Biting the hand that feeds

What a fickle beast the media is. You can nurture it and feed it for years; it comes when you call, sits up and begs on command. Then one day something flips and it leaps at you, snarling and gnashing. You prise its jaws from your clothing, throw it outside, slam the door and let out a sigh of relief and bewilderment. Where did that come from?

Badger_25-07-09 copyThe RSPCA is currently leaning against the wall, examining its torn trousers, while the feral beast scratches at the door. If this was one of their rescue dogs, they’d designate it unsuitable for rehoming and have it put down faster than you can say ‘Heythrop Hunt’. Unfortunately for them, the snarling beast is not so much staffie as badger: wild and protected by law. Even when it has its teeth in your soft and tender parts, you can shout all you like but you can’t whack it with a shovel.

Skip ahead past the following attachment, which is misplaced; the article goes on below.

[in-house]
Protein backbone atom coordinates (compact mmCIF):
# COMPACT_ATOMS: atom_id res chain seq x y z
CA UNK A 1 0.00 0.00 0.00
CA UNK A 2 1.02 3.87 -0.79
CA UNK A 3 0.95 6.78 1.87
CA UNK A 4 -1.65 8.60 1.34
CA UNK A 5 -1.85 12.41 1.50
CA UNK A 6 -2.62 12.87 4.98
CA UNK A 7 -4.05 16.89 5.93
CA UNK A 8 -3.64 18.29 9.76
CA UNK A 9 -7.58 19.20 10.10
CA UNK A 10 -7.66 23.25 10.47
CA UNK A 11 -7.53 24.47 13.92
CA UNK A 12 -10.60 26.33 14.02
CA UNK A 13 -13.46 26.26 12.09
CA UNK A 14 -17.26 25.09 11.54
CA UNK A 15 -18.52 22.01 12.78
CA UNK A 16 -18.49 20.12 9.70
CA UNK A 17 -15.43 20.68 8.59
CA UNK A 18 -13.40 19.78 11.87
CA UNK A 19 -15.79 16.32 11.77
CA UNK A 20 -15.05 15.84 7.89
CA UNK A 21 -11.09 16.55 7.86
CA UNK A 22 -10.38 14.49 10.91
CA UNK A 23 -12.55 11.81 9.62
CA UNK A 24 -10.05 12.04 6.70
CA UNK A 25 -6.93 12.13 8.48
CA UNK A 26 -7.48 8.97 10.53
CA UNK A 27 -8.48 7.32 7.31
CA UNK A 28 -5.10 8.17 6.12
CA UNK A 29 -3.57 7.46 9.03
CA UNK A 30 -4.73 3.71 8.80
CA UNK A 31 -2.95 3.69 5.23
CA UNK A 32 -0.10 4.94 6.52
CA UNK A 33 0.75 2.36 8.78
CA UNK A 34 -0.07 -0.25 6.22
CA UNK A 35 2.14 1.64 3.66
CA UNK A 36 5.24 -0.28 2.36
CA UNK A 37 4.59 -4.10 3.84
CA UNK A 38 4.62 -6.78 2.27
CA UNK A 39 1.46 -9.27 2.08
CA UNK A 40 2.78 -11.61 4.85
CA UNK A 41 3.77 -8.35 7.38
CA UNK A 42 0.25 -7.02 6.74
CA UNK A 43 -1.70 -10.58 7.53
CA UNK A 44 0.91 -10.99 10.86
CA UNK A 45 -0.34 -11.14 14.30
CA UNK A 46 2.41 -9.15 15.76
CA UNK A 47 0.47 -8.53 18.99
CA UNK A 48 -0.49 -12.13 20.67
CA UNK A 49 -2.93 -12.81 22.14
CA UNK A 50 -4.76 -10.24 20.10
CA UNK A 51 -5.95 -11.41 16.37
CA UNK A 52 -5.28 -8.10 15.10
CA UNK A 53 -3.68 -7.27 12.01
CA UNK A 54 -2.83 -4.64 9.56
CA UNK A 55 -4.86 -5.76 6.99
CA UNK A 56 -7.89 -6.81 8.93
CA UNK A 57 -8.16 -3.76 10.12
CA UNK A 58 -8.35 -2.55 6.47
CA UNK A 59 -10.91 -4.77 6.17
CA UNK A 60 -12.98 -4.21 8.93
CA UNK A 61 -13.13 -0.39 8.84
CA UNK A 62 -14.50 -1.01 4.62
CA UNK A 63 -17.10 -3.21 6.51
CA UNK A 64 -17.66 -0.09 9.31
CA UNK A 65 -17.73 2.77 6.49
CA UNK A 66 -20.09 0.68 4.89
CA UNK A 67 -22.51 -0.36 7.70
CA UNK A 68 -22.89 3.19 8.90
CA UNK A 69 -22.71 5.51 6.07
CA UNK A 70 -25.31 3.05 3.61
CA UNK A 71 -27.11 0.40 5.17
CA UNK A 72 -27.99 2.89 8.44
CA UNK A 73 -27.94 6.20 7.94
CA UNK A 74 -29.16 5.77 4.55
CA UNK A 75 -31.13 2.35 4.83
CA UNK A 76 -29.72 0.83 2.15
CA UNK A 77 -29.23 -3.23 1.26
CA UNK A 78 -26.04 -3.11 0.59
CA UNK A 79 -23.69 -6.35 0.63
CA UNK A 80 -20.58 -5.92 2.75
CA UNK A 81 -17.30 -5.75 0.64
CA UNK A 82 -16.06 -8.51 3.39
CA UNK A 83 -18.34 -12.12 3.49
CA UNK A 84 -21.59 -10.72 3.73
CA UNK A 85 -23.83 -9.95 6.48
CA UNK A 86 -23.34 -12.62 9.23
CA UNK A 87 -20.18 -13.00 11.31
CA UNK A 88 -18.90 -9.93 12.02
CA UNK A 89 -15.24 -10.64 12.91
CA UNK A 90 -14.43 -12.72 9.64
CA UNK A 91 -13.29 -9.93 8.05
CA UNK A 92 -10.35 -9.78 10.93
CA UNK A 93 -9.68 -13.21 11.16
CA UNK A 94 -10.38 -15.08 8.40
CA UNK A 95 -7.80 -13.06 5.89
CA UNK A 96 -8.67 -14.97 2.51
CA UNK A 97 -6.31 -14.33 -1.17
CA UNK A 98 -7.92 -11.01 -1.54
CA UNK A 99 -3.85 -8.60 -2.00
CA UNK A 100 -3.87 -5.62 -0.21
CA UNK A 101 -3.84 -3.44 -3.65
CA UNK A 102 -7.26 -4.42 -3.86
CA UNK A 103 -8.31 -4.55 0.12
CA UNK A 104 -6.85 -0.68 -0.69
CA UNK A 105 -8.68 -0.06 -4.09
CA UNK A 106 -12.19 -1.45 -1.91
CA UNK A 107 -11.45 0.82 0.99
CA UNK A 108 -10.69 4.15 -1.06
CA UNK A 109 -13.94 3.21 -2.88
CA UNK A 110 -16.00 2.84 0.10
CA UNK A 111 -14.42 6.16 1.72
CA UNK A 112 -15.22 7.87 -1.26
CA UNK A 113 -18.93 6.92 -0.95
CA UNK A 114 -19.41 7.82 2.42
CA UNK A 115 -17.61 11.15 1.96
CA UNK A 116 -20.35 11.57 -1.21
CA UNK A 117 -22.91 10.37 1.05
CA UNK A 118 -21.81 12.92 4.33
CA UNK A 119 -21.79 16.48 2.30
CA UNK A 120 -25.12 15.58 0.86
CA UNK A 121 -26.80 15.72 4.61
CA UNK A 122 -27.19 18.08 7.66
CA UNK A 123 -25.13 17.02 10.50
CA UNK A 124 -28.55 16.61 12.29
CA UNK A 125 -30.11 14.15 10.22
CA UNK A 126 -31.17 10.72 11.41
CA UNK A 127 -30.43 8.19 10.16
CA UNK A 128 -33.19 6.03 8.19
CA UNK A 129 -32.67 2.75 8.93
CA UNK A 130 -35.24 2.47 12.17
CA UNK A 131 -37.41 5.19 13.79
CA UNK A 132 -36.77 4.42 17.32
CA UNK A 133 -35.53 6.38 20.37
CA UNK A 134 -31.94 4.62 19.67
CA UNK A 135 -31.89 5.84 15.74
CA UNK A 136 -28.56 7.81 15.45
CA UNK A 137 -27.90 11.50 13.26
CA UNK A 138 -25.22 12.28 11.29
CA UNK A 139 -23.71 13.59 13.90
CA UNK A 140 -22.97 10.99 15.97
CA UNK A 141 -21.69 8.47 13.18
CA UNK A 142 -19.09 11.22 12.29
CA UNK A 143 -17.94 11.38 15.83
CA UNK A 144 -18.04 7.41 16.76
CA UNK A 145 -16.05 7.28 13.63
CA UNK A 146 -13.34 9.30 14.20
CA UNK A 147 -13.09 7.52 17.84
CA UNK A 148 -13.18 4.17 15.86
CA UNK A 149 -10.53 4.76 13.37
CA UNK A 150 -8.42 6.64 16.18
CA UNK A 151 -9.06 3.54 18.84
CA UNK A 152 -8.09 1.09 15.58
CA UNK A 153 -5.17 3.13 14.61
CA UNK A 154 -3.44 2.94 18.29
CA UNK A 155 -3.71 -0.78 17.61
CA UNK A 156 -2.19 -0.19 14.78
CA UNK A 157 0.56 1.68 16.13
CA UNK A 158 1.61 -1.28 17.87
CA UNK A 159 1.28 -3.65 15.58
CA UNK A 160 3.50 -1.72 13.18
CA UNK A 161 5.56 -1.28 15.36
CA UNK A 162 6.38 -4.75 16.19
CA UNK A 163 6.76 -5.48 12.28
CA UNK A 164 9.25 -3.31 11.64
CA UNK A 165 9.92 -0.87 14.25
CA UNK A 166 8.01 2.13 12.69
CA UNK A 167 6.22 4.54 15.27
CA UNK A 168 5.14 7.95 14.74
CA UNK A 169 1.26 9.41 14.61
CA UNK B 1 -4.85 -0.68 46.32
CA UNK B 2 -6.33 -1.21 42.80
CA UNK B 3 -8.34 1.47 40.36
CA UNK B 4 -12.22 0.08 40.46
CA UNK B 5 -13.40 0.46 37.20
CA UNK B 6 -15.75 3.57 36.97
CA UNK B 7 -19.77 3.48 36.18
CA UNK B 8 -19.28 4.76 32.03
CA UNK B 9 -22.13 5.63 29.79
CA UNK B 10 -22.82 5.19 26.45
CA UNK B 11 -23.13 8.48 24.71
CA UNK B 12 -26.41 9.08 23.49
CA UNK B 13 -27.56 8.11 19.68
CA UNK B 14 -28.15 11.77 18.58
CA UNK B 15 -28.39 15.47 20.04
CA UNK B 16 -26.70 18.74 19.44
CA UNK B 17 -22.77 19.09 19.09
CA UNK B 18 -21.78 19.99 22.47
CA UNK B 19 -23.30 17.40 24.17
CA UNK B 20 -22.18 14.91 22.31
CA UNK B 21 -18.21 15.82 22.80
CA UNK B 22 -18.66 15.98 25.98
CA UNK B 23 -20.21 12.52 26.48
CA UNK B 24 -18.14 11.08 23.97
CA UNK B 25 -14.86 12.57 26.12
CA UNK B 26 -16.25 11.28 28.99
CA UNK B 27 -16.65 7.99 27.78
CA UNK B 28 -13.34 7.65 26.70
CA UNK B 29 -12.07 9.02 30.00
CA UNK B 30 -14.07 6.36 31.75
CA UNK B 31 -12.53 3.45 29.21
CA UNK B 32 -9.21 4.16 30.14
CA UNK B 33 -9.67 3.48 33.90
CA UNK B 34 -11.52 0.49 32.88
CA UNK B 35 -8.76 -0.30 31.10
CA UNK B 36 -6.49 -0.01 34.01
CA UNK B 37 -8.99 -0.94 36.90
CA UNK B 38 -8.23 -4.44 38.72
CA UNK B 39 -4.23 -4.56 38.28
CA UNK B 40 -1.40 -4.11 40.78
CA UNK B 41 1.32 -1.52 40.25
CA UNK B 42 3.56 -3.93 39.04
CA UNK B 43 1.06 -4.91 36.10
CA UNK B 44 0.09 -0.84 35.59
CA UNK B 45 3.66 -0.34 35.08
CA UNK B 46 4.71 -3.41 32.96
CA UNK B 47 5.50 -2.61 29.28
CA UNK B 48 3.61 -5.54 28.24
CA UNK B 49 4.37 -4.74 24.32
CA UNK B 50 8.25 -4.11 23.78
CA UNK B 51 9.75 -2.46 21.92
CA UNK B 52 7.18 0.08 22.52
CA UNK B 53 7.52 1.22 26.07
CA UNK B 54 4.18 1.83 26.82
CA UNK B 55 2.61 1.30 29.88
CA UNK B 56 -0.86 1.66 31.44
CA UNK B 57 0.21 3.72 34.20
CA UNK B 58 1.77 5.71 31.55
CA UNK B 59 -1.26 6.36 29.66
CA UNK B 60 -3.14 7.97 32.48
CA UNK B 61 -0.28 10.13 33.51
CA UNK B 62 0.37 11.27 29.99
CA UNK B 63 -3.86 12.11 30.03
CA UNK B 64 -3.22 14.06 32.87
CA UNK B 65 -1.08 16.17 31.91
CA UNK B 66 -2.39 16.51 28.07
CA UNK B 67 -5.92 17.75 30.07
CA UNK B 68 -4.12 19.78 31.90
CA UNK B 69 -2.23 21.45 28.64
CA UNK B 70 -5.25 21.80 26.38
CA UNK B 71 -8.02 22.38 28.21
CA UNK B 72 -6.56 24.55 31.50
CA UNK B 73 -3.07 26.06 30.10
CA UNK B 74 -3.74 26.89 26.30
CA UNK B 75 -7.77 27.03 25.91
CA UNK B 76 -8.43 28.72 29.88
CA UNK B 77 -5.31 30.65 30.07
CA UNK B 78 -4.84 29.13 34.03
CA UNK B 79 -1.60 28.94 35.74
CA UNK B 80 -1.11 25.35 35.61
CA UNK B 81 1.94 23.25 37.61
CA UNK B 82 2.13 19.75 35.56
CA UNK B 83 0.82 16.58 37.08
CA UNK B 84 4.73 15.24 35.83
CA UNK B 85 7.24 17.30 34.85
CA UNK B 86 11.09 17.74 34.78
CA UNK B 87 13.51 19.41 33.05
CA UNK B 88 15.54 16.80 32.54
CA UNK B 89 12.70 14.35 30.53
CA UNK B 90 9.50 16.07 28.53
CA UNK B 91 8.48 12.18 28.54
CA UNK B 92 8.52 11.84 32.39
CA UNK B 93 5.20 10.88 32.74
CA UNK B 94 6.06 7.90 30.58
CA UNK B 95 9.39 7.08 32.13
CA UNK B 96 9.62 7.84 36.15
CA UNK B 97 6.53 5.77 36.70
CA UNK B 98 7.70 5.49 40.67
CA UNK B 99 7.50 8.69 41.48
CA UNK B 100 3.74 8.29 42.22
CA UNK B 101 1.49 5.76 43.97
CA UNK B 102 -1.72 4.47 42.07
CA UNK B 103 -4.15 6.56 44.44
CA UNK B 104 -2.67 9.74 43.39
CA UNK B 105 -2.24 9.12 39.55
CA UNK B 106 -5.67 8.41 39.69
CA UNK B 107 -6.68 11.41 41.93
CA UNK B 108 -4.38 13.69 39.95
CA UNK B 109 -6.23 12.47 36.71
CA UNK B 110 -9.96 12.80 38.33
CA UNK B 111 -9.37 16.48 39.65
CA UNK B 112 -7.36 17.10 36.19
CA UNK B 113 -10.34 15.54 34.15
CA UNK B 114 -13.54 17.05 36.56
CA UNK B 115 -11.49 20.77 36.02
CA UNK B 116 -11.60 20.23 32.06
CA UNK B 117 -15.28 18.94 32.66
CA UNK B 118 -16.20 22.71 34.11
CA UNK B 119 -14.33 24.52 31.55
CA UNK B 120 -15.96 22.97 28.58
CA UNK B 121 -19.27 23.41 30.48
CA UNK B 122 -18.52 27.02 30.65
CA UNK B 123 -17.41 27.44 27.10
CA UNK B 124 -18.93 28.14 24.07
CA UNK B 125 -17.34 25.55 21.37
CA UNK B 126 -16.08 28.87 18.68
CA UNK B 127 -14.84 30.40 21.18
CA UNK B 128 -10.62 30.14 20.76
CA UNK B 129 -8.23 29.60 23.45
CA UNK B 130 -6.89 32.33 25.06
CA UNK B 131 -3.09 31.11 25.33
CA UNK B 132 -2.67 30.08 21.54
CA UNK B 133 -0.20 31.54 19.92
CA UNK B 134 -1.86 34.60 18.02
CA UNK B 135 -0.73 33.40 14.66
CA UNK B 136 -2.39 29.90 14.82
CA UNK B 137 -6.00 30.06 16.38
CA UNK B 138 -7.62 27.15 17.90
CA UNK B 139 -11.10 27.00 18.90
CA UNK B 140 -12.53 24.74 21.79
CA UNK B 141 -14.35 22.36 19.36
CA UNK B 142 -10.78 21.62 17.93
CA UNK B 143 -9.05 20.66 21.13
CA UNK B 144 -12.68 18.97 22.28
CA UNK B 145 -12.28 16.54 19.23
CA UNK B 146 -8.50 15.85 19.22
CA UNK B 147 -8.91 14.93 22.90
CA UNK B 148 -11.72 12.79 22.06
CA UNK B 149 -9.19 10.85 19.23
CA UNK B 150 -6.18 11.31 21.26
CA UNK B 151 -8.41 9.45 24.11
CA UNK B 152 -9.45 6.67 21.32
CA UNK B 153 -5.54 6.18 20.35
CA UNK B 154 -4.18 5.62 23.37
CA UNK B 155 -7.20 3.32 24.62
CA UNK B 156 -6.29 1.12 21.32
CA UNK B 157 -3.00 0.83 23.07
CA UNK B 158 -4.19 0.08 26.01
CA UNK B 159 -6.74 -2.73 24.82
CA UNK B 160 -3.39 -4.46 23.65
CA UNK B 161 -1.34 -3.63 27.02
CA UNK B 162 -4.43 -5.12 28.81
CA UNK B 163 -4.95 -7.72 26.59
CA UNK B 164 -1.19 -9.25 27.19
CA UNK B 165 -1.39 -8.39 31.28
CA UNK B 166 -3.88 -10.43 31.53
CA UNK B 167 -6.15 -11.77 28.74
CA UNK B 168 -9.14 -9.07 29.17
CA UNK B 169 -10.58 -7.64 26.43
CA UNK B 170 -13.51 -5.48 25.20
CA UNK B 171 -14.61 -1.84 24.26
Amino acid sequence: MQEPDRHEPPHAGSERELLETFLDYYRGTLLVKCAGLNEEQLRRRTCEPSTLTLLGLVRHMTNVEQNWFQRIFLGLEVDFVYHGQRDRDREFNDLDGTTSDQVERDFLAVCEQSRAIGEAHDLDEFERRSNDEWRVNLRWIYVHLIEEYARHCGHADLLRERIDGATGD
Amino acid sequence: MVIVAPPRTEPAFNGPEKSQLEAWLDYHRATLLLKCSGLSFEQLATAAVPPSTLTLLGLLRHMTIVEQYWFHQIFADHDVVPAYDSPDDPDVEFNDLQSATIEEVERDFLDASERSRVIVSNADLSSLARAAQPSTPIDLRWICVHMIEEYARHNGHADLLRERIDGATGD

For years the media loved the RSPCA. They lapped up the output from the charity’s press office: stories of daring clifftop rescues, neglected donkeys and abandoned kittens. We Brits adore a cute animal story, and the RSPCA knew how to press all the right buttons: huggable, fluffy animals in mortal peril, their big, round eyes fixing you with a pleading stare. Any newspaper editor worth his salt could see the value to his circulation figures.

Credit K. Kendall

Credit K. Kendall

More recently, though, there have been warning signs. A responsible, caring owner would notice the occasional growl over the food bowl, the dog pushing through the door first or ignoring the whistle. There are plenty of arrogant owners who fail to spot such things, however. Their friends tell them all the time how wonderful they are with animals, and they come to believe their own hype. When the dog finally bites, they are hurt and bewildered. It never crosses their mind that the fault may lie with them, not the dog.